Vagueness: The Surprising Thing We Might Need More of in Education
A few semesters ago, I applied a concept called “Specifications Grading” to my composition and literature classes. If you are interested in alternatives to traditional grades, I recommend Specifications Grading by Linda Nilson. In this book, she explains ways that teachers can “specify” the requirements for a specific assignment (or even for a semester grade). If students meet the specs, they pass; if not, they do not pass (or can revise). There are no points or partial credit in specifications grading, which appealed to me. (More on the problem with points in a future post.)
I gave my literature students an essay assignment with clear specifications. You can see them here:
I loved the scientific quality of specifications grading! It promised me that writing and grading could be simple and straightforward. I gave the specifications to my students, and we discussed them. We looked at a sample paper and tested whether or not it met the specifications. Based on this discussion, I felt confident that my students understood the specifications. Then my students wrote and submitted their essays.
Can you guess what happened?
Out of a class of 32 students, only 2 people met all of the specifications I set for the essay. The rest of them missed at least one specification, thus failing the essay.
This was not a group of low-achieving students. They were not lazy or intentionally disobedient. They had been well informed about the specifications for the assignment. If my students knew what they needed to do, why didn’t they do it?
Like most teachers, I was operating under the assumption that if only I were clearer in my explanations, then my students would do better. I believed that my students needed more explanation and specificity, especially when it came to assignments. If I told my students exactly what they needed to do, in a way that they understood, then they would do it.
When I asked my students for feedback on my specifications grading experiment, many of them told me that the list of specifications was overwhelming. One student said that she felt “paralyzed” looking at it. A few students said that they were so focused on meeting the specifications that they couldn’t think about the essay topic. Some students said they knew they weren’t meeting all the specifications when they submitted the essay. “I couldn’t do it all at the same time,” one said.
Despite this initial failed experiment, I continued to use some form of specifications grading for a few semesters. On one hand, specifications grading did make my expectations clearer to students. Over the course of a semester, my students did improve. I appreciated how specifications grading demanded success from my students and did not offer partial credit to work that was below standard.
But the costs of such a system were too high, at least for me. My students were under extreme stress because not meeting the specifications essentially meant a grade of F. I sensed that this stress was actually keeping my students from doing their best work. Their minds were tense and closed up. They wrote out of a fear of failure rather than out of engagement with the subject. They were often so focused on ticking all of the boxes that they missed the whole purpose of the assignment. The detailed specifications made my students “scared of doing something wrong,” so they wrote safe, formulaic essays. I noticed that the more specifications I gave, the more the students forgot about the larger purpose of the assignment (to think) and simply worked to meet my standards. When I asked my students to use five quotes in an essay, they used five quotes without thinking much about it, and certainly did no more.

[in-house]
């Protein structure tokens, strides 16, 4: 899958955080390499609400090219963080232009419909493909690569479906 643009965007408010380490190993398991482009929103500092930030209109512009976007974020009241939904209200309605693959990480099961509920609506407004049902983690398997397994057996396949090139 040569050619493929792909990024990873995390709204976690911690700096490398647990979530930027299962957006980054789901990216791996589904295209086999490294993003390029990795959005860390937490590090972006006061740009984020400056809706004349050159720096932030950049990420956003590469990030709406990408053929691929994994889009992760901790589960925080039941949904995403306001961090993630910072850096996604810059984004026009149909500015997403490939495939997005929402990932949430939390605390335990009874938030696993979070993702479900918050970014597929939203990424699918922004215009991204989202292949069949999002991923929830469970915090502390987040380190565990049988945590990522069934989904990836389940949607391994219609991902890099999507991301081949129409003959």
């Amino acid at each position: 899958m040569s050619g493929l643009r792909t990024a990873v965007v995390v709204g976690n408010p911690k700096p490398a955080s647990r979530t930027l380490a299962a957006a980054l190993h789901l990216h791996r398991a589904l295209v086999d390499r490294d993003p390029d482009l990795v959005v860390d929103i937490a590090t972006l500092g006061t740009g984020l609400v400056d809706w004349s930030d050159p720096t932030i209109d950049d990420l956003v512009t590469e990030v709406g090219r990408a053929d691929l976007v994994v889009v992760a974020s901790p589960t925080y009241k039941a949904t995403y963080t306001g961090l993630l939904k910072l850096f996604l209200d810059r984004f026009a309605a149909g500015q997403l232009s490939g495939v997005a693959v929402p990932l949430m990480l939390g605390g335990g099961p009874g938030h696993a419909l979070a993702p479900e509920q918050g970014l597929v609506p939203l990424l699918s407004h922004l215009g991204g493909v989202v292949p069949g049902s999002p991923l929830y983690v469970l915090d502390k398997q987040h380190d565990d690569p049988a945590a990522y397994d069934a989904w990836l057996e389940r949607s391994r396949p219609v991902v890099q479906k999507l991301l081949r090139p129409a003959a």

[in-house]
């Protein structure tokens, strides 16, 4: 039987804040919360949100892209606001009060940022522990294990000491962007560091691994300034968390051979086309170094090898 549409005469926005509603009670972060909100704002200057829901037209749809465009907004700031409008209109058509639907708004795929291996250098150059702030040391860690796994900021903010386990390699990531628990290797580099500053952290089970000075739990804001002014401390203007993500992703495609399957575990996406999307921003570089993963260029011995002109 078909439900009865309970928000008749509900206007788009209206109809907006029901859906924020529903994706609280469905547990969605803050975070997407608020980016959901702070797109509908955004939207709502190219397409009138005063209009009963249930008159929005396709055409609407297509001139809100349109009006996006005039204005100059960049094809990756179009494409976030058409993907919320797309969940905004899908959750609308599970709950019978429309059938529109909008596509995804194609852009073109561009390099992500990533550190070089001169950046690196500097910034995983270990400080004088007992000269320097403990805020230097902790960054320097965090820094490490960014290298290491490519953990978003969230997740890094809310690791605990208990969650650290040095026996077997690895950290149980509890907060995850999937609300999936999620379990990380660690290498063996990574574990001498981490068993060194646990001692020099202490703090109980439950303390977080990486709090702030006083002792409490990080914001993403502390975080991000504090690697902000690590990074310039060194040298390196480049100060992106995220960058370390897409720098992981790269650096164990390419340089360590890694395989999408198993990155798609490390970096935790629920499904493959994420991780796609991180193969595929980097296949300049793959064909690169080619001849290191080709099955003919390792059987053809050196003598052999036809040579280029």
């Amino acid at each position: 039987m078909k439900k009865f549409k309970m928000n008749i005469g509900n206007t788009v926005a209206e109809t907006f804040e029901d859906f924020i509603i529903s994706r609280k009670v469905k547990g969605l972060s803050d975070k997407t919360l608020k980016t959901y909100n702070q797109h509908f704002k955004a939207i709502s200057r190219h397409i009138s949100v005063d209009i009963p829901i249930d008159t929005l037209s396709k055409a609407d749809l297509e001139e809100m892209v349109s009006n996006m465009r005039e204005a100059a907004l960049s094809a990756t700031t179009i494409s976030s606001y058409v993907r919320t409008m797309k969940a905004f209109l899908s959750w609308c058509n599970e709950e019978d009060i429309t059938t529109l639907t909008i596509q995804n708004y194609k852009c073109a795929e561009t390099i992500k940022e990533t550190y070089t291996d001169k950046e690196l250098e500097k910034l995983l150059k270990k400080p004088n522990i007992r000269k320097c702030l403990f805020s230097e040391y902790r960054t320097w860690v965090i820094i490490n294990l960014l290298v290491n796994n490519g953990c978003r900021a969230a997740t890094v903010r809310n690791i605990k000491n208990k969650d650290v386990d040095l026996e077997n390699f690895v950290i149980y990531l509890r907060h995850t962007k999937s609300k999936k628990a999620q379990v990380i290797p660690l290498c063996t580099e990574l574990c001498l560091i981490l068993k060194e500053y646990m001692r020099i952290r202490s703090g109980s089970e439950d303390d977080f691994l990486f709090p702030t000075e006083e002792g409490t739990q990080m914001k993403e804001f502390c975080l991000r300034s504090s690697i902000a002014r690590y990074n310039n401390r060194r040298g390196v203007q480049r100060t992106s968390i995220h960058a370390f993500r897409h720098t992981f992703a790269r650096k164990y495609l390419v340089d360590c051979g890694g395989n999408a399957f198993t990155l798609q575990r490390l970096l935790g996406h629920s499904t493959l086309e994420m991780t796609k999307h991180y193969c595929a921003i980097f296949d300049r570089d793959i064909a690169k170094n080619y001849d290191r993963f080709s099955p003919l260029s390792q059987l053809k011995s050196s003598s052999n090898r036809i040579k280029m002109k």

Also, specifications grading led me to miss the point of what I was doing. I found that when I led a discussion about a story or poem, the essay specifications were too much in my mind. I was unable to fully listen to my students. I was teaching to the specifications — to the future essay — rather than being present in the room with the students and their ideas and questions.
Specifications grading offers great possibilities for further study, but I went in the opposite direction. I no longer specify much of anything when I give an assignment. I celebrate vagueness. I try to craft my essays around a thought-provoking question and then let the students have at it. If anything, I specify process rather than product. “Read and annotate the readings multiple times before writing,” I might say. Or, “Imagine you are writing to a reader who disagrees with you and try to sway them over to your side.” I know that some students are frustrated by the vagueness of my essay assignments, but I think that’s in part because they are so used to being told what to do that freedom makes them panic. However, as Daniel Pink asserts in Drive, “autonomy,” “mastery,” and “purpose” are the essential components of motivation. When students have ownership over their essays, they work harder, feel more motivated, and produce deeper writing. In the end, my students meet the specifications, even if I never spell them out.